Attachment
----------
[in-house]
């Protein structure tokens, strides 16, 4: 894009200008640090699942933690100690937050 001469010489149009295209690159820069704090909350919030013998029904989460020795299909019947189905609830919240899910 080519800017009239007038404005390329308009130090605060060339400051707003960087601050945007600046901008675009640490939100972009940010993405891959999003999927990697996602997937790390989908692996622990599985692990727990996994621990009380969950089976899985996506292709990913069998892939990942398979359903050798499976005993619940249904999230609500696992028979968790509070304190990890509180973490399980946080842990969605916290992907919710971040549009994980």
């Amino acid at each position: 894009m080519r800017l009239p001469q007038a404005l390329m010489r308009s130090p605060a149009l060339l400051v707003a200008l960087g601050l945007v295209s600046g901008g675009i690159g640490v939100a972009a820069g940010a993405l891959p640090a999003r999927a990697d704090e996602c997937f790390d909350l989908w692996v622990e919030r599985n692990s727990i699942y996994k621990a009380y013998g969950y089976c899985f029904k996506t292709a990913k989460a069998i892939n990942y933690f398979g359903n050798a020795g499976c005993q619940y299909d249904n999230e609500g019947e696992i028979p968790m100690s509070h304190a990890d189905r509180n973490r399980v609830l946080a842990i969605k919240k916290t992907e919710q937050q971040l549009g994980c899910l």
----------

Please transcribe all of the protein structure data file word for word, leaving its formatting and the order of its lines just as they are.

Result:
[in-house]
């Protein structure tokens, strides 16, 4: 894009200008640090699942933690100690937050 001469010489149009295209690159820069704090909350919030013998029904989460020795299909019947189905609830919240899910 080519800017009239007038404005390329308009130090605060060339400051707003960087601050945007600046901008675009640490939100972009940010993405891959999003999927990697996602997937790390989908692996622990599985692990727990996994621990009380969950089976899985996506292709990913069998892939990942398979359903050798499976005993619940249904999230609500696992028979968790509070304190990890509180973490399980946080842990969605916290992907919710971040549009994980």
């Amino acid at each position: 894009m080519r800017l009239p001469q007038a404005l390329m010489r308009s130090p605060a149009l060339l400051v707003a200008l960087g601050l945007v295209s600046g901008g675009i690159g640490v939100a972009a820069g940010a993405l891959p640090a999003r999927a990697d704090e996602c997937f790390d909350l989908w692996v622990e919030r599985n692990s727990i699942y996994k621990a009380y013998g969950y089976c899985f029904k996506t292709a990913k989460a069998i892939n990942y933690f398979g359903n050798a020795g499976c005993q619940y299909d249904n999230e609500g019947e696992i028979p968790m100690s509070h304190a990890d189905r509180n973490r399980v609830l946080a842990i969605k919240k916290t992907e919710q937050q971040l549009g994980c899910l």